Hijacked by Fire by Eduardo Cavazos Garza
Posted on August 13, 2014
Only fifty copies of HIJACKED BY FIRE were printed, each numbered and signed by the author.
Hijacked by Fire is a treasure chest of human survival—and of the creation of beauty from bottle caps and Cup o’ Noodle lids, from the scars of the barrios of South Texas and the battlefields of the VietNam War, from the cantos of the Chicano Movement, the Yanaguana sweat lodges, and the Jazz Poets Society. We are left humbled by the power of the human spirit, which cannot be hijacked by any fire more powerful than its own passions.—Carmen Tafolla
If your house burned down, what would you do? Early this Memorial Day, Eduardo C. Garza woke up to find his home on the West Side in flames. A poet, multi-discipline artist and performer, Garza is known to many as the irrepressible mainstay of the Jazz Poets of San Antonio. He saved many of his original notebooks, some paintings, and fire-scorched sketchbooks from the blaze, but lost forever are his piano and many treasures, including his father’s drum set and a collection of rare indigenous flutes. In the wake of the tragedy, Garza is beset with many expenses.
Donate in any amount to the following:
San Antonio Credit Union Account # 85330012 Routing # 314088284
Thank you for your support.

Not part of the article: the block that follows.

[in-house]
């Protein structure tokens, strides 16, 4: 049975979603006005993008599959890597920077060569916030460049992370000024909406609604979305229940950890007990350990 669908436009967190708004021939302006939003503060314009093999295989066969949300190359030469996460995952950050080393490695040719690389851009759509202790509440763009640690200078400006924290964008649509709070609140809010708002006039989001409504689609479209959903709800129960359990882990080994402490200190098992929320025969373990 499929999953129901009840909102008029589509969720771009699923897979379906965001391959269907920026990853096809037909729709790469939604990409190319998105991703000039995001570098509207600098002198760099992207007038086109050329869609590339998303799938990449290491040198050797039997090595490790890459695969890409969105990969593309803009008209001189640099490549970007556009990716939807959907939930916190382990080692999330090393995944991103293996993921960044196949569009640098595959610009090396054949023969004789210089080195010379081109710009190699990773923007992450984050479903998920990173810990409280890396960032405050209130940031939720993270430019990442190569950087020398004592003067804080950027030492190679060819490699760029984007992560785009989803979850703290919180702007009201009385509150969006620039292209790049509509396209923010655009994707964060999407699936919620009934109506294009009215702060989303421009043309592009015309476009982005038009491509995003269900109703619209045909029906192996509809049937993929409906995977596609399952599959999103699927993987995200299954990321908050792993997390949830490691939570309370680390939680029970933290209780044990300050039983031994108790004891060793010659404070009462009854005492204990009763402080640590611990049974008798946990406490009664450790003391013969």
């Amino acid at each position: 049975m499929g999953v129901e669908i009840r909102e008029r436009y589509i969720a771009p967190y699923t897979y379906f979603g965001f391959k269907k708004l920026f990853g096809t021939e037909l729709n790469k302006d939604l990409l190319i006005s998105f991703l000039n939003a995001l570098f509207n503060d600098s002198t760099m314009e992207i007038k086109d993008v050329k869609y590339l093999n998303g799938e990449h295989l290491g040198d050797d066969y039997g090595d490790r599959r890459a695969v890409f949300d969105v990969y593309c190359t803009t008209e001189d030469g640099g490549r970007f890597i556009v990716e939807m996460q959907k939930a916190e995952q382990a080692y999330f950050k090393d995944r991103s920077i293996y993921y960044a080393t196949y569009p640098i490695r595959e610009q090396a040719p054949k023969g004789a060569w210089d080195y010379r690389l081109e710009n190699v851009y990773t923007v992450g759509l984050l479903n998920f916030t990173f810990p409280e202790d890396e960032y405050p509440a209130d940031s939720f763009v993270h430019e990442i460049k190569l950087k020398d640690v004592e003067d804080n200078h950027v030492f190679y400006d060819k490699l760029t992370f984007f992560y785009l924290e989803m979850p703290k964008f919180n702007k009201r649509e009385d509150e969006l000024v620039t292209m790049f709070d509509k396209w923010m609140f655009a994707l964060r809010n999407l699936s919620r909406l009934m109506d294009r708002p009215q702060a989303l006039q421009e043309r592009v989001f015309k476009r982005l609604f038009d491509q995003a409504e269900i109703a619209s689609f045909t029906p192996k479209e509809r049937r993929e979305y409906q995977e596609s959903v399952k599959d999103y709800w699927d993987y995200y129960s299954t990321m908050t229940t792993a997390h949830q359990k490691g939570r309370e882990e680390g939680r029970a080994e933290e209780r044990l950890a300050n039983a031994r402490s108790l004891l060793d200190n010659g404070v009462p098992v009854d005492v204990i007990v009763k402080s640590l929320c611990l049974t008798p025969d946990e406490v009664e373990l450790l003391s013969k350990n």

Eduardo Cavazos Garza, founder of the Jazz Poets of San Antonio and longtime Chicano activist, artist, poet, musician, actor, drum-maker, mask-carver and Native American spiritual practitioner, was born in Kingsville, Texas in 1947 and moved to San Antonio in 1974. He served in VietNam from August 1969 to August 1970 and returned to make use of the GI Bill by studying Art at the University of Texas–San Antonio. He has acted in more than seven films, including The Newton Boys, The Bookie, Even Hand and several made-for-TV dramas, plus countless television and radio commercials. He has also participated in scores of sweat lodges, is active in many indigenous ceremonies, and is an outstanding performance poet. Garza has created hundreds of poems and paintings and thousands of drawings, in addition to many wooden faces carved from tree trunks (Cara de Mezquite, Cara de Pera, Cara de Encino…) some of which were hijacked by fire.